The northern city of Yulin in China has become the center of merchants for the Yulin dog meat festival as they offer up animal meat to potential buyers. The animals are transported alive inside confined cages.

According to Express UK, the festival is not a cultural event as the country only started celebrating it in 2009.

Butchered alive

Countless videos have surfaced since then, showing the apparent brutality of the event where rows of dogs are strung up before being blowtorched alive.

The Humane Society International stated on Friday that its activists in the Chinese nation observed carcasses of dogs lined up on tables and being butchered. The actions defy a statement by the Chinese Ministry of Agriculture last month that banned the consumption of dog meat for humans.

China's government announced last month that they considered dogs as companions and not food which suggested a ban on consumption of dog meat was coming soon.

The cities of Shenzhen and Zhuhai became the first in the country to officially make the dog meat festival an illegal activity in April.

The ministry of agriculture added that they classified dogs as pets and not livestock, whose effect remains to be seen on the Yulin trade market.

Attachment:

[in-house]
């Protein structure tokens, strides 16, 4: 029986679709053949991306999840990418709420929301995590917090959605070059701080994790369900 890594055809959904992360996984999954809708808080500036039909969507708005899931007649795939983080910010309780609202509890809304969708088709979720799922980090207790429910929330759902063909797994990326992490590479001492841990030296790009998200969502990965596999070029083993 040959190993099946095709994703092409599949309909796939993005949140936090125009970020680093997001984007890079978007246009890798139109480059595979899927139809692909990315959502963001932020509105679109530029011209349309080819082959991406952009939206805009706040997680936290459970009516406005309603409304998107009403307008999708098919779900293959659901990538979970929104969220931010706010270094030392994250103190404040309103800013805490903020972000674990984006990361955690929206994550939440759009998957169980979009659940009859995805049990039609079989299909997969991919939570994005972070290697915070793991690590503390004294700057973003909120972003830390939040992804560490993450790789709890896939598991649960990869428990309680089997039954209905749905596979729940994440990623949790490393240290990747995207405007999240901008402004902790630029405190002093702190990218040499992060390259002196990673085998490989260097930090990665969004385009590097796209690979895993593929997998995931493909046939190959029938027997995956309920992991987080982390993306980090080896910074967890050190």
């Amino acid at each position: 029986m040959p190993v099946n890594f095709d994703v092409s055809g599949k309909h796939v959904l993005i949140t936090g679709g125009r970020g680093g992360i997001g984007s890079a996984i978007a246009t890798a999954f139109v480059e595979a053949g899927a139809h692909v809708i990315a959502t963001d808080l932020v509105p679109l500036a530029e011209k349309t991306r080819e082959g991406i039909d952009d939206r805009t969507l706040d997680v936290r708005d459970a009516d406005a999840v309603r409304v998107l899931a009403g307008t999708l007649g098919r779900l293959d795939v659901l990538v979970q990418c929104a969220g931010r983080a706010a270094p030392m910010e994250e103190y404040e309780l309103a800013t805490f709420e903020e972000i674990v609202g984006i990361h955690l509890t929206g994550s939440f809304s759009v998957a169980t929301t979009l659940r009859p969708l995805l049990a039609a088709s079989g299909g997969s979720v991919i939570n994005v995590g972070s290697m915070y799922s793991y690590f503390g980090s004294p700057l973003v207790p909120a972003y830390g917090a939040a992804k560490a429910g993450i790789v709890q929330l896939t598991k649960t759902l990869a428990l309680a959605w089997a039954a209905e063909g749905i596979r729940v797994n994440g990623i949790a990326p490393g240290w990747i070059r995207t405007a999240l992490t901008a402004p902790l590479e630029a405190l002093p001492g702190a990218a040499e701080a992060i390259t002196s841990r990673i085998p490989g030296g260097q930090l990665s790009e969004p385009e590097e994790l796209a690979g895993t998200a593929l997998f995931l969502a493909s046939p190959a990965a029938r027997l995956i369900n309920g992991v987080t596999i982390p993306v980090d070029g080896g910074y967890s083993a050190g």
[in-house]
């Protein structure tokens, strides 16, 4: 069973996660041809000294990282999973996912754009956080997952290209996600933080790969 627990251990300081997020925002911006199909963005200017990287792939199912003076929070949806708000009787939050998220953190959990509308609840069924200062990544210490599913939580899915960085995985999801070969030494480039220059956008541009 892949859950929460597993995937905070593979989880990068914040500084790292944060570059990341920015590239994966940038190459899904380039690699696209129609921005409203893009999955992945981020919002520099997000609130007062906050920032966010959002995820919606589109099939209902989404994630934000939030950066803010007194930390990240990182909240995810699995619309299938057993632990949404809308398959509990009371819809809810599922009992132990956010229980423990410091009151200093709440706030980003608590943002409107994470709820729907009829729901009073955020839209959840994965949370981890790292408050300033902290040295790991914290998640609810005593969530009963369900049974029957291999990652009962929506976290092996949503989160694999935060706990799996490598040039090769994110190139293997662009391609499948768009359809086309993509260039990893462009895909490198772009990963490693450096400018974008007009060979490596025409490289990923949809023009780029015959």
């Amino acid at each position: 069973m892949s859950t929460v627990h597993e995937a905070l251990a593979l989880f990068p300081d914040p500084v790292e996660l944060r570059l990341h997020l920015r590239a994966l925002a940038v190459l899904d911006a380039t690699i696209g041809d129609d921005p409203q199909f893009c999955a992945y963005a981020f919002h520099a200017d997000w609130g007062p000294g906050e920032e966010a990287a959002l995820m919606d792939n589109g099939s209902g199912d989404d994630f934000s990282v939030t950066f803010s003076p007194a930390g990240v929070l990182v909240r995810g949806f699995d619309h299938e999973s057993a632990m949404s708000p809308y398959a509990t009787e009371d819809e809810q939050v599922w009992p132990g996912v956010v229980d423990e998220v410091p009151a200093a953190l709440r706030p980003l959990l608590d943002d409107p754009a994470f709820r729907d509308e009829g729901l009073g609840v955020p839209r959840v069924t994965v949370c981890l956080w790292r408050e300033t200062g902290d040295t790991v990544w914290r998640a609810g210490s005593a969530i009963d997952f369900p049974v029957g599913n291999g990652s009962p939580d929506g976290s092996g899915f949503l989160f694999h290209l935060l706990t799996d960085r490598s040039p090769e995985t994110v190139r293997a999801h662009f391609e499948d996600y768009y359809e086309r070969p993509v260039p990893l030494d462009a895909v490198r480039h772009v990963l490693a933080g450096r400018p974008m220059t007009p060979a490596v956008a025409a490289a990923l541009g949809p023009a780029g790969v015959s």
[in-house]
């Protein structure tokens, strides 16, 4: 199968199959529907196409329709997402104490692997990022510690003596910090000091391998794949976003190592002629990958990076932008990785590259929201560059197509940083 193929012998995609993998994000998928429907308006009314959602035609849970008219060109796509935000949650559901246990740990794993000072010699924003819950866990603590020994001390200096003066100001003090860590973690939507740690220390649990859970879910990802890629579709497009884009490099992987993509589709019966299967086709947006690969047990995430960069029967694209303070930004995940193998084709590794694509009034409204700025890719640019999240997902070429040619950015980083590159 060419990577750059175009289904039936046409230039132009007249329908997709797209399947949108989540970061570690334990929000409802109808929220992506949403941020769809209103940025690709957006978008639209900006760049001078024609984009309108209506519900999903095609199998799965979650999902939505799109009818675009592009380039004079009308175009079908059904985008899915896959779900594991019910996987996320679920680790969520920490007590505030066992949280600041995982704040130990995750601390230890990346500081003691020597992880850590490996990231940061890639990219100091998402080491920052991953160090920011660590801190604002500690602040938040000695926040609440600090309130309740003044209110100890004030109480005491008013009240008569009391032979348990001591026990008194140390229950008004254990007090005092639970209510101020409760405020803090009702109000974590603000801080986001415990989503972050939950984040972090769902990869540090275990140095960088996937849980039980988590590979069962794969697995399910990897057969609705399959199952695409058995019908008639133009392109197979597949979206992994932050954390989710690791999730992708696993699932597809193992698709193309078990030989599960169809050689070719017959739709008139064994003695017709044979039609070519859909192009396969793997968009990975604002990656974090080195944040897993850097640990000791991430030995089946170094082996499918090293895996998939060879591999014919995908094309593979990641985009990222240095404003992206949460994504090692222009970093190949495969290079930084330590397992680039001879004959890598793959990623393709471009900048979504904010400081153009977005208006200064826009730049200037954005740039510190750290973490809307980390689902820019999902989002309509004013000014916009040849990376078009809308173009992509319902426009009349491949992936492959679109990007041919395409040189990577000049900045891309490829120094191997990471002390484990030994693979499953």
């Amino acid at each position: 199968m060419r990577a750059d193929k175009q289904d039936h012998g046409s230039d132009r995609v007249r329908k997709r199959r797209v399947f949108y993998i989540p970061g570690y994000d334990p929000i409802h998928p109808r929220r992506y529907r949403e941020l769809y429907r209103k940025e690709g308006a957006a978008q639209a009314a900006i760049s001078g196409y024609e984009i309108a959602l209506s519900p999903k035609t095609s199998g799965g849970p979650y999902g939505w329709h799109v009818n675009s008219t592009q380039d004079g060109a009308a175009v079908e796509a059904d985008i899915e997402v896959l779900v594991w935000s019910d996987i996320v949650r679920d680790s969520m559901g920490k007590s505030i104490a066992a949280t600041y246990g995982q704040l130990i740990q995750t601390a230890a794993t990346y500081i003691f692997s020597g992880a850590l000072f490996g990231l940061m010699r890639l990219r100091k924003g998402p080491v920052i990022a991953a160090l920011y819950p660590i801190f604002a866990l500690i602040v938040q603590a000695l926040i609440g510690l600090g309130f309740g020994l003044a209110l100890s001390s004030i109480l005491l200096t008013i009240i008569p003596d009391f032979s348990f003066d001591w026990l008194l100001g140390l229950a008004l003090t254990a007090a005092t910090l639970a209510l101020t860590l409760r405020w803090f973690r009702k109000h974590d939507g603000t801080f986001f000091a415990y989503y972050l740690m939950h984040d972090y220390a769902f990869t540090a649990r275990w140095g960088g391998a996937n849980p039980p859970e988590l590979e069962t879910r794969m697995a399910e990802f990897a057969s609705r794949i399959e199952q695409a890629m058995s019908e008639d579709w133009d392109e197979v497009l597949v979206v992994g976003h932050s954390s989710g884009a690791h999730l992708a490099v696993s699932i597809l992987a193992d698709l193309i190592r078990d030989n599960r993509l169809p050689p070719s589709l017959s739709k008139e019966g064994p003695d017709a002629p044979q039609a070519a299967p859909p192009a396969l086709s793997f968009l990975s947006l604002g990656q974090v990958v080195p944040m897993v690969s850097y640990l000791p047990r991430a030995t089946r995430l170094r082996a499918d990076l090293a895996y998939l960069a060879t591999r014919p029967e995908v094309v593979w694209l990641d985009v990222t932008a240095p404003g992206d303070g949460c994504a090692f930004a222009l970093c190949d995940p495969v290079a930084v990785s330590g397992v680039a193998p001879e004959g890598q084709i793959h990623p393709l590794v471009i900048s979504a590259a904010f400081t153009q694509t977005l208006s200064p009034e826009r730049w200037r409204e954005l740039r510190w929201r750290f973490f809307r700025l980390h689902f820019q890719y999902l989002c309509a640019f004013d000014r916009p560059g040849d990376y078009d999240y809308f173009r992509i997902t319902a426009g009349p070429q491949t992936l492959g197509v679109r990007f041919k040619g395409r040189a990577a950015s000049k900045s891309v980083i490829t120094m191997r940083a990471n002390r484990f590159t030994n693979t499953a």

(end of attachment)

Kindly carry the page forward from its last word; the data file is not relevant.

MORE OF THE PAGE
The society, however, revealed that compared to last year, they saw less activity within the festival this year.

The World Health Organization (WHO) has cautioned that the event increases the possibility of spreading rabies and a heightened risk of cholera as reported by Independent UK.

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In China, on the other hand, eating dog meat has historical foundations that go back four centuries. Recently, however, the consumption of the animals has resulted in criticisms from activists, celebrities, and other Chinese citizens.

The festival could not be stopped as it is not an official event, said the Yulin Municipal Government.

Against the festival

In a 2017 survey, it could be seen that nearly 75% of Yulin residents do not eat dog meat frequently despite the continuous marketing of merchants. A study in 2016 also showed that 64% of Chinese citizens supported the shutting down of the festival, and 69.5% have never had dog meat in their lives.

Reuters reports that a specialist with the Humane Society International, Peter Li, said he hopes for the removal of the festival not only for the animals' sake but also to ensure the safety and health of the citizens.

The lower activity of this year's festival, however, could be linked to the recent coronavirus outbreak and the resulting lockdown restrictions implemented.

UK director of Humane Society International, Claire Bass, told reporters that the city of Yulin is only a small example of a much larger issue that activists are trying to stop.

Bass added that contrary to what people in the West believe, the majority of Chinese citizens do not consume dog meat and are actually horrified by the event that takes man's best friend as a delicacy.

An online petition is calling for the end of the horrific festival which has acquired the signatures of more than 1.5 million people.

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